The bill introduced today isn't as bad as I was expecting, but I still think it's a football to score points with nationalistic voters, rather than something that is going to solve problems.
First and foremost, it makes the world less safe. We have strong anti-terrorism laws in Australia, and there's no garuentee that people that meet the necessary requirements are going to be prosecuted in their other country of citizenship. To repeat an analogy I've heard elsewhere, if an Australian citizen was found guilty of mass murder, would we be happy stripping them of their citizenship, and allowing them to walk free in another country?
The downside is that locking dangerous people up costs money, and I can understand the perspective of people who think this shouldn't be our burden for dual nationals who immigrated to Australia. I would counter this point by suggesting we still hold some responsibility for them, because we either didn't screen them appropriately during the application for citizenship, or they were converted/recruited while they were a citizen of Australia.
Secondly, I don't think this is going to act as a meaningful deterrent, and if anything, will worsen the situation with home grown terrorists because it promotes an us-against-them ideology. The situation with young men and women who are recruited by terrorist organisations while living in Australia is complicated, and defies simple reductions to good people vs bad people. Cultural identity is a powerful force, and everyone wants to belong to something. I think we could be doing more to make Muslims feel like they're welcome in Australia, and that we value their input and traditions that are compatible with the Australian way of life (i.e. family, friendship, good food, great architecture, freedom of religion). This wouldn't solve the terrorism problem, but it might result in less isolation, and better community integration, which in turn impacts on motivation to identify as something other than Australian.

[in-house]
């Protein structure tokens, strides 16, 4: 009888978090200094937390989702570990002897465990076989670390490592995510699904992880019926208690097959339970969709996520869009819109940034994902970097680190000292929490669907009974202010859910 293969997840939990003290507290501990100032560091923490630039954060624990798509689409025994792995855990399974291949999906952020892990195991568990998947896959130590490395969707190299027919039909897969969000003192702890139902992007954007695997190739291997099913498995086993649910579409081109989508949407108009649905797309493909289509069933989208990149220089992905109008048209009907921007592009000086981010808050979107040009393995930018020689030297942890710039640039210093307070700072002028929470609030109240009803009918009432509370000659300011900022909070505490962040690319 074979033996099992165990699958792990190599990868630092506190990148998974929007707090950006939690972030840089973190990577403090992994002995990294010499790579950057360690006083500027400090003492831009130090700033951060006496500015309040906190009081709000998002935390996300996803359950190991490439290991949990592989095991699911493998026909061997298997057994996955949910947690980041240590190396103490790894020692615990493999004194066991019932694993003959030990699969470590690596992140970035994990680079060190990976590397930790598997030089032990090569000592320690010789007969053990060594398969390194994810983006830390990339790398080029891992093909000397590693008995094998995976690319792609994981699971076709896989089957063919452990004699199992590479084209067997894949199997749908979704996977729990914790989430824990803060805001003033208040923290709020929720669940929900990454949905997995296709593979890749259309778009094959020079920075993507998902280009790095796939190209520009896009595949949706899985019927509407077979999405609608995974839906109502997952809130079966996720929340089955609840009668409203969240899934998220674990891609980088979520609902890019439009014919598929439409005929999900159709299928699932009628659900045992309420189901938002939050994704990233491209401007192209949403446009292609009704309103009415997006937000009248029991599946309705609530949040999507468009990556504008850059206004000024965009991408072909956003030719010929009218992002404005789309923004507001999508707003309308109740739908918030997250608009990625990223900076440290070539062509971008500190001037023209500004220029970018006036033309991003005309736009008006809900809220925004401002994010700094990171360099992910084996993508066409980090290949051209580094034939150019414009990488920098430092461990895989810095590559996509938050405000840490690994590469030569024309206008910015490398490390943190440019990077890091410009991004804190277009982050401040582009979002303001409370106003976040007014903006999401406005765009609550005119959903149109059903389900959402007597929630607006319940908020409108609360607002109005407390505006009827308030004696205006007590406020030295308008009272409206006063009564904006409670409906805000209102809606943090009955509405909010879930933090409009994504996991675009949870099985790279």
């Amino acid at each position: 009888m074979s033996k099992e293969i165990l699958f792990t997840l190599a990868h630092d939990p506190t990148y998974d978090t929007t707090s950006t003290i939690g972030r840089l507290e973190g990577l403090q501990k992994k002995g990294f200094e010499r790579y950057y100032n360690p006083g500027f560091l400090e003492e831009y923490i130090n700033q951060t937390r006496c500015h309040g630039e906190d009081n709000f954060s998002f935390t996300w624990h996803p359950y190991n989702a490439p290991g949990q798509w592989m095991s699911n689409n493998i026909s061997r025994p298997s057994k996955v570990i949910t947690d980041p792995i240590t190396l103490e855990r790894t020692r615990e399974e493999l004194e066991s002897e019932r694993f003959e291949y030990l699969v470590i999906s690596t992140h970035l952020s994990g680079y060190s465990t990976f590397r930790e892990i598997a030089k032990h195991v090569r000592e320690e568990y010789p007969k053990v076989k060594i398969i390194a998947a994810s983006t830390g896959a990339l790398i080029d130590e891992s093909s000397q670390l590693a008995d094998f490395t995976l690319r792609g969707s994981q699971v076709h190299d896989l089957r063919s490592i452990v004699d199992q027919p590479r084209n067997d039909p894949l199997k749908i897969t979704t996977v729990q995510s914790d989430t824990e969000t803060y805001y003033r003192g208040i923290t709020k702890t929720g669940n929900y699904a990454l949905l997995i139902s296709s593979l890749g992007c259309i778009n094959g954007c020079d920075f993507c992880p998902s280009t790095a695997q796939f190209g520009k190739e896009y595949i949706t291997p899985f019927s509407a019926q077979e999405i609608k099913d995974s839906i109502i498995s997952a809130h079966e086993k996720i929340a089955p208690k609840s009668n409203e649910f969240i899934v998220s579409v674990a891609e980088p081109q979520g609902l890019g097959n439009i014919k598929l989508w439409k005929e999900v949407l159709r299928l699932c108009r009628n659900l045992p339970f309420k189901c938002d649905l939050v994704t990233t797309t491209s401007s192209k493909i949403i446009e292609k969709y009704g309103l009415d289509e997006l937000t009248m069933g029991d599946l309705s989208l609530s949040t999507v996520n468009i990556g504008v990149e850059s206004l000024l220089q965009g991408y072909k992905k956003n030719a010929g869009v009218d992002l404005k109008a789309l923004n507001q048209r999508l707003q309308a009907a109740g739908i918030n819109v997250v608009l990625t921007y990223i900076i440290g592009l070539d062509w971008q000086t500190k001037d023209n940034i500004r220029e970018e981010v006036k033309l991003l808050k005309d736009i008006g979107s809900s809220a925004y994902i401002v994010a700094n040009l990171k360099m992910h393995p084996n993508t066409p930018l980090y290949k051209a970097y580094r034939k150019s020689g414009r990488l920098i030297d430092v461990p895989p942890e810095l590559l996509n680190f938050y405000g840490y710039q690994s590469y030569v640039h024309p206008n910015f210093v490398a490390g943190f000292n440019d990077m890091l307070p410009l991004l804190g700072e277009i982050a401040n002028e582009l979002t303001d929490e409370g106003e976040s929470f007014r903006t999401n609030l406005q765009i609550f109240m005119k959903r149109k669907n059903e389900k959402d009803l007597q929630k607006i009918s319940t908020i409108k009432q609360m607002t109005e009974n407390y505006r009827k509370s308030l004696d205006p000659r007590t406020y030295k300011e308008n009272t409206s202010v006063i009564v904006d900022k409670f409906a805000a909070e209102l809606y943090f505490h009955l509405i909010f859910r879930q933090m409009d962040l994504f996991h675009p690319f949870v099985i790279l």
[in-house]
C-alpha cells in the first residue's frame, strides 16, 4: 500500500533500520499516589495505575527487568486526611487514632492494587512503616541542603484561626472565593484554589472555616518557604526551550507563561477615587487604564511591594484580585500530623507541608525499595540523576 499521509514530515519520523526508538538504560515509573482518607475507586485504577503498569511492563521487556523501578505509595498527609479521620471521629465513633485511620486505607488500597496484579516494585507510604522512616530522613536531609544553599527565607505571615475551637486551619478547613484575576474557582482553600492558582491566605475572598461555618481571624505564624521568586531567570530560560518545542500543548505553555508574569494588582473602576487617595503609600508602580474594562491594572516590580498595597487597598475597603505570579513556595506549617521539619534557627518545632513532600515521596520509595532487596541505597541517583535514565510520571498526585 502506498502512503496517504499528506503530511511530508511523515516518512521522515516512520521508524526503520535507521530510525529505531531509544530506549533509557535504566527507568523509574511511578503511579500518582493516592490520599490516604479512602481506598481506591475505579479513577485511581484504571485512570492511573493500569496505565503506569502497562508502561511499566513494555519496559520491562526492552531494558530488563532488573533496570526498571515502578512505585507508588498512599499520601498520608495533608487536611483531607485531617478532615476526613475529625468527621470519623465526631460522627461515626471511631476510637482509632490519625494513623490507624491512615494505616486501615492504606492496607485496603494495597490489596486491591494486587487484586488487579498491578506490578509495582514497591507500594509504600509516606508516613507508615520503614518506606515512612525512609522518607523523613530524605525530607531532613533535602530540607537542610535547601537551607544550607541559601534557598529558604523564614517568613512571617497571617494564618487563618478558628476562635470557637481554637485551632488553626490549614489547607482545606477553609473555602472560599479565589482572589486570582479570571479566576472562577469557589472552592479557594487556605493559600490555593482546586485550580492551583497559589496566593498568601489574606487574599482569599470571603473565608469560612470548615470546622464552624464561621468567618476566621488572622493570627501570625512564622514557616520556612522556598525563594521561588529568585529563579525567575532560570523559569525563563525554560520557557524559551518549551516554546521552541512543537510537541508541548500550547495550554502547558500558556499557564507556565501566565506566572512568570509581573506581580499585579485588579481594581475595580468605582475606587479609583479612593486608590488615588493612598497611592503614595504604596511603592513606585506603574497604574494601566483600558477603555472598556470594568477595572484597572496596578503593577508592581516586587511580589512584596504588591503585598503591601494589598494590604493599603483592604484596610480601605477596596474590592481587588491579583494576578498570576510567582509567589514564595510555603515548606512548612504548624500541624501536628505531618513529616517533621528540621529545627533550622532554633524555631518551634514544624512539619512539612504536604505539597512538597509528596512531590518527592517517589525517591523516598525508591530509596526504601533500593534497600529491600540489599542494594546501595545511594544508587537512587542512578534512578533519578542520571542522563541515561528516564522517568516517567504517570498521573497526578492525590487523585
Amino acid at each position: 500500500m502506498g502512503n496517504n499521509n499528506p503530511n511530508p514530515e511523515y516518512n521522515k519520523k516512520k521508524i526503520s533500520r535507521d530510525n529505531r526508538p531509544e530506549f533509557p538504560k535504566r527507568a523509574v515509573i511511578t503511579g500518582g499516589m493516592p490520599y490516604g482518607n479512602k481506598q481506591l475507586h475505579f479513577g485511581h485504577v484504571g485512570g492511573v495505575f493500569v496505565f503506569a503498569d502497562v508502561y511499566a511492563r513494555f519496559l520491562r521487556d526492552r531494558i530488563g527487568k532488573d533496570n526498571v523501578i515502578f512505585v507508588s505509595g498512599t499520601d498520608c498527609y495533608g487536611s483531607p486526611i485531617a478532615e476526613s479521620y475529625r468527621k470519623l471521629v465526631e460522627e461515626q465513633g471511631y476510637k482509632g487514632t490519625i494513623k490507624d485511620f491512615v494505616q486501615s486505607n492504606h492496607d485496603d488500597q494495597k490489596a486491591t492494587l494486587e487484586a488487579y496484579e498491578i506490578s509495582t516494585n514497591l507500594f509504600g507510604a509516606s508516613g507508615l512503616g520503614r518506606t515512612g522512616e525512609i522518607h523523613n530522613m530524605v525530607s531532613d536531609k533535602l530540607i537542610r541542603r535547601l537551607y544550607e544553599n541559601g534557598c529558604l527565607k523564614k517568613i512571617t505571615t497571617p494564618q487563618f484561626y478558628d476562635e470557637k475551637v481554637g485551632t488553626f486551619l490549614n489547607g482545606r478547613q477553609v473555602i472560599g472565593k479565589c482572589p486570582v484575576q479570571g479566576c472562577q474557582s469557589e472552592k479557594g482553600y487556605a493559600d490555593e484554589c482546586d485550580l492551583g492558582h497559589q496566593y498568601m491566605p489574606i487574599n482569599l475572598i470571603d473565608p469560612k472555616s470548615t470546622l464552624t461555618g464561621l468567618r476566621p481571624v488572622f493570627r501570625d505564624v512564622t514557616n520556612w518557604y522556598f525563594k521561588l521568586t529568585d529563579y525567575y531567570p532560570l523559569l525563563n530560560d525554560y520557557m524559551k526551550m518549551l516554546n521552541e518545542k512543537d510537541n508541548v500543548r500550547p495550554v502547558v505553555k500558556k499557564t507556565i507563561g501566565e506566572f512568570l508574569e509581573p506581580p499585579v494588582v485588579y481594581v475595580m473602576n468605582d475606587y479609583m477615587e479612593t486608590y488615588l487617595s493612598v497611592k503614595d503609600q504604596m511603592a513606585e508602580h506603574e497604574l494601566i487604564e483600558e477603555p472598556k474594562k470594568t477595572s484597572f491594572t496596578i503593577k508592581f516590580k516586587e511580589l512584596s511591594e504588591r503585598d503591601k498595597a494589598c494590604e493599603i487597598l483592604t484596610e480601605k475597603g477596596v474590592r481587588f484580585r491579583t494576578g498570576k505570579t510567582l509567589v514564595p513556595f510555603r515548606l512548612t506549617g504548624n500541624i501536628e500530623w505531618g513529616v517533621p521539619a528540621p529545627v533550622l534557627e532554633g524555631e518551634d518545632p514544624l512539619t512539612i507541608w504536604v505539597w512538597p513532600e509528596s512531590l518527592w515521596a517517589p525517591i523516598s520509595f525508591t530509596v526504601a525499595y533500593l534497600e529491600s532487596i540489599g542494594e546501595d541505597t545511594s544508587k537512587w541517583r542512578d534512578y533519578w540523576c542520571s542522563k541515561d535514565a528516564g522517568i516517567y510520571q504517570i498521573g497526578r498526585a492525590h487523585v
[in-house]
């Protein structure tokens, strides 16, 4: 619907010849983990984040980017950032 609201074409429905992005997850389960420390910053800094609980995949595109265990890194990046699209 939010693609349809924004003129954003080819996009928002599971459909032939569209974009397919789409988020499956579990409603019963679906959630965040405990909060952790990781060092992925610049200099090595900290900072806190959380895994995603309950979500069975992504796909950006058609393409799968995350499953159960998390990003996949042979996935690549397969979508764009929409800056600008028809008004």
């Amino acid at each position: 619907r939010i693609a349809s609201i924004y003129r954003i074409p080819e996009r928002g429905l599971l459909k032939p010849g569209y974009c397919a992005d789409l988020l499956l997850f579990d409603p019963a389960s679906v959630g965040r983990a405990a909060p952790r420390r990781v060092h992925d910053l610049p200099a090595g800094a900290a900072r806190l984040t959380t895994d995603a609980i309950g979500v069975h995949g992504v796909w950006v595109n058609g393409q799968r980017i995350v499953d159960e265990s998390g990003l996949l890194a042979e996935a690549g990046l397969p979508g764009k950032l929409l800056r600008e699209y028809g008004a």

So it's a bill that doesn't necessarily punish or rehabilitate those guilty of fighting in immoral and unlawful wars, and it doesn't necessarily deter others from joining them. The main thing it would achieve is to reduce costs to taxpayers, at the expense of the safety of Australian soldiers and citizens working, travelling, or living abroad, as well as the citizens of other nations involved in these conflicts.
Edited by tastywheat, 24 June 2015 - 10:53 AM.